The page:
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Bass Crash Course: Roll a Sidearm Cast for Accuracy, Quiet Lure Entry

Master the subtle nuances of the roll cast so you can be stealthy to catch bass.

While the overhead cast is ideal for bombing lures long distances, the sidearm cast, or roll cast, is the choice when there’s a premium on accuracy combined with a quiet lure entry. Additionally, because the lure is kept very near the surface of the water throughout the cast, the sidearm cast has less chance of getting pushed offline by prevailing winds.

A roll cast is powered by using the centrifugal force of the lure at the end of the rod tip to load the rod with a high to low "rolling" of the wrist. Many newer anglers are naturally inclined to extend the casting arm and elbow in the same manner as a sidearm throw of a baseball or football. However, this is an inefficient and counterproductive motion in the roll cast. Instead, the wrist motion, aided by the opening and closing of the forearm, keeps the elbow relatively close to your side. It’s also necessary to start with 6 to 8 inches of line between the lure and rod tip, which will help generate the centrifugal force to load the rod properly and power the cast as you change direction from back to forward cast.

To get the sense of feel for the lure loading the rod tip, simply hold the rod directly in front of you and start rotating the wrists to get the lure swinging at the end of the rod: righties will rotate the rod in a clockwise motion while lefties will rotate counterclockwise. This is the basic motion that powers the cast as the forearm and wrist moves forward to eventually send the lure toward the target.

As with the overhead cast, resting the opposing hand on the base of the rod handle supports the weight of the rod in the back cast and is a force multiplier for properly loading the rod on the forward cast. At the start of the forward cast, pulling the butt of the handle toward the casting forearm or body with the opposing hand generates extra load throughout the rod blank for adding distance with minimal effort on your part.

The other way to execute a sidearm cast is “backhanded,” which is useful for when you have a partner standing beside you in the boat or you simply need a different angle of attack to reach the target. The same motion is repeated across your body—similar to a backhand stroke in tennis. Again, the rod tip works in a high-to-low loop as the rod changes direction in the back cast, creating centrifugal force from the weight of the lure and shooting it low and fast above the water. Of course, righties will now rotate the rod in a counterclockwise loop, while lefties will rotate in a clockwise motion to power the backhanded roll cast.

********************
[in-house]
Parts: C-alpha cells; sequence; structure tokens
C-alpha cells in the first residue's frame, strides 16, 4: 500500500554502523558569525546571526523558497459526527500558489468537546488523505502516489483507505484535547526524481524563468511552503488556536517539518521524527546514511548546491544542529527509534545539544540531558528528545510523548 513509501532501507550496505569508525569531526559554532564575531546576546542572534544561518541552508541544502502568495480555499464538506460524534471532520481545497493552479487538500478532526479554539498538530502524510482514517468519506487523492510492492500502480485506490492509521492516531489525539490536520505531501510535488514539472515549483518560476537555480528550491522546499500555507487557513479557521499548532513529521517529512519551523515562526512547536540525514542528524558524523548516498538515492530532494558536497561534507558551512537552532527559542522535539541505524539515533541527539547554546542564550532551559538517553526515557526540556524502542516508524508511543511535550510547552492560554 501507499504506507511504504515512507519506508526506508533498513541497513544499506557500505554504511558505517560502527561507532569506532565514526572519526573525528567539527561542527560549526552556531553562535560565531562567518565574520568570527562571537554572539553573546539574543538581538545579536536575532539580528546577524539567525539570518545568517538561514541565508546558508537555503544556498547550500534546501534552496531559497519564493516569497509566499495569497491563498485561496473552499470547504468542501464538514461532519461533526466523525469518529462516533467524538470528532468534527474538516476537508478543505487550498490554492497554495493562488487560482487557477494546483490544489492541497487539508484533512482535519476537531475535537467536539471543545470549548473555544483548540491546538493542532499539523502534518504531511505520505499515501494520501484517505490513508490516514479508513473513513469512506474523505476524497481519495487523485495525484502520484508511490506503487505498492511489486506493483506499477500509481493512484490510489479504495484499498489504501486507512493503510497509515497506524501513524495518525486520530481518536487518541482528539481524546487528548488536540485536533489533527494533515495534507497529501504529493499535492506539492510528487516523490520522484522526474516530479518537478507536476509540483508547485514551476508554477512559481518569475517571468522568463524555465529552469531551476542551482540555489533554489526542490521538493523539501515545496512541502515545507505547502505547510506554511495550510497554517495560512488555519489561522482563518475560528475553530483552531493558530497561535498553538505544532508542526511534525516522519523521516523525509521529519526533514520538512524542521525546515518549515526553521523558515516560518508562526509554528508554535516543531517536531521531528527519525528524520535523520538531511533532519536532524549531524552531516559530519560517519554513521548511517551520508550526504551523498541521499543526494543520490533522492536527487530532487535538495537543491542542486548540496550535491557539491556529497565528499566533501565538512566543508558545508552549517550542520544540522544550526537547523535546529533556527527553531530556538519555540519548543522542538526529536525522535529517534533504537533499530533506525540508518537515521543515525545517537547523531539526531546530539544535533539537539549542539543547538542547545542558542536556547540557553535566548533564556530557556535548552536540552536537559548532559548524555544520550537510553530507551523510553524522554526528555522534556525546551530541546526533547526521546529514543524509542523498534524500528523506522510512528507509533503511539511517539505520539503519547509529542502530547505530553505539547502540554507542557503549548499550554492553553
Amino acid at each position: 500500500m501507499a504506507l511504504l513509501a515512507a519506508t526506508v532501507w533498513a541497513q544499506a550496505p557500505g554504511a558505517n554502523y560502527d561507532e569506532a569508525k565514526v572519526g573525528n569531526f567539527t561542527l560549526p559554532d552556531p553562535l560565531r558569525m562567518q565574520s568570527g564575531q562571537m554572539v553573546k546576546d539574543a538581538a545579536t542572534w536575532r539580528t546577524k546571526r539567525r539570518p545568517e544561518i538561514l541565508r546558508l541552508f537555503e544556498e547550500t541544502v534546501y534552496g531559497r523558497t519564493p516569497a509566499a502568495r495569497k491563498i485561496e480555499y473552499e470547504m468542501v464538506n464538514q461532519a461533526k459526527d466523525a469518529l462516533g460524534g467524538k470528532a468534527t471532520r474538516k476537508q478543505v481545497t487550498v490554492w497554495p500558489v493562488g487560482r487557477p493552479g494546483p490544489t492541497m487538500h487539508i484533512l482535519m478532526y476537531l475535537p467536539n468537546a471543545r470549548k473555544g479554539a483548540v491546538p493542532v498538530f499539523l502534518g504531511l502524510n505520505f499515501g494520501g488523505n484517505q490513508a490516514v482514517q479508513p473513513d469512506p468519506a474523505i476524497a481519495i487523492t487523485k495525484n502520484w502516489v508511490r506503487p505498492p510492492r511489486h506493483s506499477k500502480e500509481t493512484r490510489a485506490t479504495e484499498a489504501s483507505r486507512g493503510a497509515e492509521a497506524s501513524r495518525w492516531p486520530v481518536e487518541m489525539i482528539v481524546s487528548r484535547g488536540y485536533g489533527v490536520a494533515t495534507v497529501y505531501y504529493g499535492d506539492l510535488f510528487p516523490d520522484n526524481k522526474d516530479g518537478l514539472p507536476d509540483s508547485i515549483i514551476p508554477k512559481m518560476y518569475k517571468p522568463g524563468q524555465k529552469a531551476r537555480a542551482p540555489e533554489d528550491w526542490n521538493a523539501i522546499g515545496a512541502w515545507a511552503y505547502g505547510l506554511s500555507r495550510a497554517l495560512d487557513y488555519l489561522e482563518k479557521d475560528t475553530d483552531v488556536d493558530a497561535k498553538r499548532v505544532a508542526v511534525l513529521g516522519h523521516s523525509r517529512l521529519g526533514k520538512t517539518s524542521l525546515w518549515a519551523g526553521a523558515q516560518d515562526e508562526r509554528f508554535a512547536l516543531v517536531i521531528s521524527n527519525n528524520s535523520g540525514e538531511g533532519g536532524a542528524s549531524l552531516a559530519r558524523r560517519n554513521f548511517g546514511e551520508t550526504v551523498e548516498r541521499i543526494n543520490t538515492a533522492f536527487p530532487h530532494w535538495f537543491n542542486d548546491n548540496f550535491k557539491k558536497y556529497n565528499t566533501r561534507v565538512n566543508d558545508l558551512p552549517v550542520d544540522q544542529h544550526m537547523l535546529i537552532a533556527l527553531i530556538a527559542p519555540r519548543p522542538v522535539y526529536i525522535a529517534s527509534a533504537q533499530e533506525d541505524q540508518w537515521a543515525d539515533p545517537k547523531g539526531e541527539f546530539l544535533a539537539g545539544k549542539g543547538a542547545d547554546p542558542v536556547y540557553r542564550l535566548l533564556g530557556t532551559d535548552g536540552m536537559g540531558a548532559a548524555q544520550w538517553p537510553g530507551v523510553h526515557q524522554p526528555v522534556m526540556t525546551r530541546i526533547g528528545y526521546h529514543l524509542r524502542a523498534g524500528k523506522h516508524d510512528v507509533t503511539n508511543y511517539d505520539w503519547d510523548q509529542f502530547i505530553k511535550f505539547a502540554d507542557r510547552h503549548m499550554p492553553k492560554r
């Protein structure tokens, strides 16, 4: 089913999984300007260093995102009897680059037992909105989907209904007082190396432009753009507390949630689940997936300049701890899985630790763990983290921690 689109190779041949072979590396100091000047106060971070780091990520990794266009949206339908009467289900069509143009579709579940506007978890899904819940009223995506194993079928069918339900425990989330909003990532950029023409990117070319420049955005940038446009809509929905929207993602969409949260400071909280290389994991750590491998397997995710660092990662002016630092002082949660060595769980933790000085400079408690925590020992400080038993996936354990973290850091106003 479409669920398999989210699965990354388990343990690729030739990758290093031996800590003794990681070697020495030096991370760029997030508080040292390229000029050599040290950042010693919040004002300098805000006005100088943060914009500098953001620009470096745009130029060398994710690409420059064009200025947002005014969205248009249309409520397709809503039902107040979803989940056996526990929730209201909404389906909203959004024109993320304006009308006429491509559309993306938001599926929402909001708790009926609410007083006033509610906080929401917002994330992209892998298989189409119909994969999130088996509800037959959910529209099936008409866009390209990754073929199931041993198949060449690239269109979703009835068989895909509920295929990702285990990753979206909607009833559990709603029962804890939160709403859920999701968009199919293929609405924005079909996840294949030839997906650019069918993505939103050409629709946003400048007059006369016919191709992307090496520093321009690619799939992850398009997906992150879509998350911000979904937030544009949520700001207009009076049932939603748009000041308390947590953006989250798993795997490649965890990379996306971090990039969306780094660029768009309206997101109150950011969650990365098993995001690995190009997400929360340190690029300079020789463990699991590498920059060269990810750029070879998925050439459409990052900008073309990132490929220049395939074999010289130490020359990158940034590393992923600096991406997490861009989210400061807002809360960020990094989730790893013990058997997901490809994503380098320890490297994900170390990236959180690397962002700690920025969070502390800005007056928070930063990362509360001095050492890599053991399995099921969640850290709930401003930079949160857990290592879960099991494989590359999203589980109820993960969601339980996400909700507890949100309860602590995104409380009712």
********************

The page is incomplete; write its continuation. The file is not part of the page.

Casting accuracy comes with practice, and practicing good technique is always key. Accurate casting starts with looking at the target—just as you would look at the first baseman when firing a baseball across the diamond. Therefore, be precise when selecting a target. For example, when casting to a bush on a shallow flat, focus on the specific side of the bush on which you want the lure to land.

The point at which you remove your thumb from the spool is also a major component in casting accuracy, with the spool being released well before the rod tip reaches the target. Consider a horizontal clock face with the target at 12 o'clock; the release point will be somewhere around 10 o’clock for lefties and 2 o’clock for righties.

The final key to increased accuracy is to allow the rod tip to follow through and point toward the intended target as the lure tracks across the water; the line will unspool wherever the rod tip is pointed. You can reroute a wayward cast, if only by a foot or so, while the lure is in the air by redirecting the rod tip to apply pressure to the line as it unspools. Again, this is for fine-tuning a cast that’s only slightly offline but can really assist with precise lure placement.

The quiet lure entry of the roll cast is assisted with the feathering of the spool as the lure approaches the water. Additionally, a subtle lifting of the rod tip as the lure nears the target will put lift into the line, thereby slowing the lure’s entry. This lifting of the rod tip can be likened to a last second pull of a parachute to slow the speed of the lure and give it that soft “touch” down, as opposed to a loud “splash” down.


Practicing the roll cast in your backyard or driveway is a great way to groove the timing of the release point. As a righty, if your lure constantly lands left of the target (right of target if you cast left-handed), the release point of your thumb from the spool could be late or the spool tension knob could be too tight. If you consistently land right of target (left of target if casting left-handed), make sure you follow through on the cast by pointing the rod tip toward the target as the lure approaches.

Though there are a lot of technical aspects to the roll cast, it's actually quite easy in practice. Soon you’ll develop the muscle memory and timing to simply see the target and make the cast without thought. You just “feel” where you want the lure to land and make it happen.

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